190:  A Year of Frights and Scandal

An alert-looking black and white cat
Harry, our narrator

Soon after I spake with the player cat, there came newes that the King had been murdered!  And many of his lords with him. 

My lord being from home, I knew not what to think.

Some in our house sayt that White-Hall had locked itself; parlement was afeared; the citie gates were closed; the Tower was readied for actions, and citizens were in arms.

But the murder was nowt but a rumour!  When the King was met coming safe from his progress, many who’d wept with fear now wept with joy.

Sure, that pleased the King.  He sayt it showed his people loved him well, despite the talk spread abroad in other countries.

I think he gave that rumour out hisself.

Next came word of the death of an Earl who was a true friend to my lord and lady, though many sayt he’d brought shame on hisself by marrying a wicked woman.

Charles Blount (Lord Mountjoy), created Earl of Devonshire by King James, died in April 1606.

My lord and lady were much grieved.  By his death I mean, not the marrying.

Next came word of another Earl, right shameful.  He is named Linkin, though of no kin to my mother’s late friend (a trusty law cat, cleanie in his habits). 

This Earl of Linkin paid a man to bring a boat or two of dung and spread it nigh unto his neighbour’s house, both east and west.

His neighbour was assailed by horrid stinks, and e’en the water from his well tasted foul.  The Earl hisself fled away to Linkinshire [Lincolnshire] before the deed was done.

I can but marvel that it be worser for an Earl to marry a wicked woman than to buy turds.   Sure, we cats like to leave our marks about our neighbours’ houses, but those excrements are of our own making.

The Queen’s brother came to visit her, and my lord and lady and many other great folks were invite to greet him.  Then he removed to Tibbles [Theobalds – Robert Cecil’s house] where the doings were right scandalous, as I later learnt.

King Christian IV of Denmark and Norway (1577 – 1648) from the Copenhagen History Portal.

I also noted, in my little book of secrets, some choice scandal of the French King, to give out when next I went to Paws’ yard or to the countrie with my lord.

I longed to return to the countrie, but I was not troubled when my lord did not require me to accompany him that year.

I had nowt to tell my mother of Villain Snakes-Purr, save that I had made the akwayntance of Luvvie the player cat.

And I feared shipwrack more than I feared my mother, because of late my lord had been very hot for newes of strange lands.

I learnt of a land named Bantam, so many ways off that the Englishes who dwell there did not know the old Queen was dead!  And of folks I never before heard tell of.  Javans, Chinese, and Japons.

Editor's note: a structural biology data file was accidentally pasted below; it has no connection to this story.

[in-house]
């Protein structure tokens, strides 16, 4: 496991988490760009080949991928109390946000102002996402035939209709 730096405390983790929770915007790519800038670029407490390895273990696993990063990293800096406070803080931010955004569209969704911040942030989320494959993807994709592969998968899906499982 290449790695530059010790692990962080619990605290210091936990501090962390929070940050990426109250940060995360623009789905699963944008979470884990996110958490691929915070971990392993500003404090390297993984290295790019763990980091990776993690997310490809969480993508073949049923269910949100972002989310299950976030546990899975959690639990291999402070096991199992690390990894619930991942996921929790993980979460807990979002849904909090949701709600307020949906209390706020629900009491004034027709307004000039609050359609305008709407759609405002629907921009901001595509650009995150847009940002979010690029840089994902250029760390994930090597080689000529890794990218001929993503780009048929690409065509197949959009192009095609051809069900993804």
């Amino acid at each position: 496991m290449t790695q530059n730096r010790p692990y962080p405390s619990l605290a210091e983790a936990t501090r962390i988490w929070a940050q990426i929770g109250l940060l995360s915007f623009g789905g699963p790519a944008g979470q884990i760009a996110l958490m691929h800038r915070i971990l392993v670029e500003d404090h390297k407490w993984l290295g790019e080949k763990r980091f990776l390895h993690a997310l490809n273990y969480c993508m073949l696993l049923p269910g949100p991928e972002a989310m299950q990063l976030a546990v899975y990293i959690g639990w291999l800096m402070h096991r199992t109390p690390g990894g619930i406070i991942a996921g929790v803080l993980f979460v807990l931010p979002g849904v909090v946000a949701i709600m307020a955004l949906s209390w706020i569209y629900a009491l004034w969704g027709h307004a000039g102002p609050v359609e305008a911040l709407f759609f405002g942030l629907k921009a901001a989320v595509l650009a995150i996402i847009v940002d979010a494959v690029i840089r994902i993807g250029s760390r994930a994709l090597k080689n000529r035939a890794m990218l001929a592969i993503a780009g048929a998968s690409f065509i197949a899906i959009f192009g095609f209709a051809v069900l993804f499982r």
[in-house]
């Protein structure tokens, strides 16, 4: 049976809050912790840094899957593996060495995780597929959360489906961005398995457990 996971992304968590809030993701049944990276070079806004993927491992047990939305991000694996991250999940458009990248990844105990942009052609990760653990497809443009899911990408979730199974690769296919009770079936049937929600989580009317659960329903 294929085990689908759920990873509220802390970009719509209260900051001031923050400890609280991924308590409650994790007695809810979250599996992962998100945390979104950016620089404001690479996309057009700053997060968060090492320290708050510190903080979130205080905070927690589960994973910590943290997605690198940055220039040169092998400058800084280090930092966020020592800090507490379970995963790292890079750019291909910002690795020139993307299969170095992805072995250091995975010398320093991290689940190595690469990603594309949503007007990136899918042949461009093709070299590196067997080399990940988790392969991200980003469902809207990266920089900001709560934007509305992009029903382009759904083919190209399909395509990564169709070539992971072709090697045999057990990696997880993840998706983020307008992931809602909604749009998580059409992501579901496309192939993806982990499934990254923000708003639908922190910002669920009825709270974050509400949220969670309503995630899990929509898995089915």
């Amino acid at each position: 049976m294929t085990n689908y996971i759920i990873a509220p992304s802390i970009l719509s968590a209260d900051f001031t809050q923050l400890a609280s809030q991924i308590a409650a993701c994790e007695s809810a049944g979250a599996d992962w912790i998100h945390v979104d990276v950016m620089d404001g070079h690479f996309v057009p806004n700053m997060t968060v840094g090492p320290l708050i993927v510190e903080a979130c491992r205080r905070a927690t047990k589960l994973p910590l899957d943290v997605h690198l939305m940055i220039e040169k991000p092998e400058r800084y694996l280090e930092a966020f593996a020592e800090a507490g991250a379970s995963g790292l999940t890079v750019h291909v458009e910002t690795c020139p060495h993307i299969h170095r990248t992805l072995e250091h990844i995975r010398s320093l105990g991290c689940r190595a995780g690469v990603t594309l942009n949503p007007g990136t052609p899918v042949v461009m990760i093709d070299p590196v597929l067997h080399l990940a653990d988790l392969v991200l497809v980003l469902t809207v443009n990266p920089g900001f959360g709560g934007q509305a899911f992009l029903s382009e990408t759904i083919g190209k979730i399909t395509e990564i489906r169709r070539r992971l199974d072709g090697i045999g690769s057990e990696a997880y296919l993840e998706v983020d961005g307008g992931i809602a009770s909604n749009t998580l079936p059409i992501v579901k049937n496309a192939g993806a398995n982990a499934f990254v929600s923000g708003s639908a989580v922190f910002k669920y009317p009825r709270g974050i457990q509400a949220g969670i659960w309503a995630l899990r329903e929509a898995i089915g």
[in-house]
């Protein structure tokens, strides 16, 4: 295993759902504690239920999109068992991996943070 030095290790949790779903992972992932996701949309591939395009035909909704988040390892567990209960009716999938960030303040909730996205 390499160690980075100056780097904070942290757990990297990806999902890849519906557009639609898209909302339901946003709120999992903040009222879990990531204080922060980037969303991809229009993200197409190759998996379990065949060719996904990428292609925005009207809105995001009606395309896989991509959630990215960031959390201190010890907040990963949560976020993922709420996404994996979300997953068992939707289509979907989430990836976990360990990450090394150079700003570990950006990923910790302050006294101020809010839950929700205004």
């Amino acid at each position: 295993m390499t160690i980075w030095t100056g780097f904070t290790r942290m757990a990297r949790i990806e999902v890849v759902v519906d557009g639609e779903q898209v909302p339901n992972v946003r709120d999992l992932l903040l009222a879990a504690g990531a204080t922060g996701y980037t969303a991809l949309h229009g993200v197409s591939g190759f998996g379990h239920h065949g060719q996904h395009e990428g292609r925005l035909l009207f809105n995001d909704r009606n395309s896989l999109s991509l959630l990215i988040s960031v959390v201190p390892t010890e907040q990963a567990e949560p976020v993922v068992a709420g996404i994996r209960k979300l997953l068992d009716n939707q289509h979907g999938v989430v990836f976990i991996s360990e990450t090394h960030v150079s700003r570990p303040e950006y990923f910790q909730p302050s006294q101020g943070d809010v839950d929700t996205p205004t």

When next my lord went to sea, I feared he might wish to go farther than our island.  I was well content to bide at Southampton House.

Then came word of pestilence [plague] in the citie, so I durst not go to Paws’ with my newes.  I feared infecktion.

And I guessed that Snakes-Purr had fled the town.

Though I prayed he would sicken and die, for that would free me of my burden of revenge.


Toutparmoi - Note from the EditorNerves were bad in 1606: the fake news of King James’ assassination caused a major panic.  James’ habit of spending as little time as possible in London didn’t make communication easy.  This time he’d decamped to Farnham, about 40 miles south-west of London.  The rumour was that he’d been killed just outside Woking as he returned to prepare for his brother-in-law’s visit.

The Earl of Southampton was chief mourner at the funeral of Charles Blount, Earl of Devonshire (1563 – 1606), who’d been the partner of Penelope Rich, sister of the late Earl of Essex, since 1590.  In 1605 Penelope and Lord Rich divorced.  She and Charles Blount then married, hoping to legitimise their five children.  Ecclesiastical law did not permit remarriage while a former spouse was still living, so that was regarded as more scandalous than their long-term liaison had been.

Henry Clinton, Earl of Lincoln (1539 – 1616) sounds most unpleasant.  He owned a manor in Chelsea, at that time a village up river from Westminster.  A couple of years earlier he’d driven out the previous tenant of the neighbouring property by sending workmen to take out his garden palings, pull up his cabbages, and drive cattle in to eat his crop of barley.[1]  I assume that what was dumped around his new neighbour’s property was what we euphemistically call “night-soil”.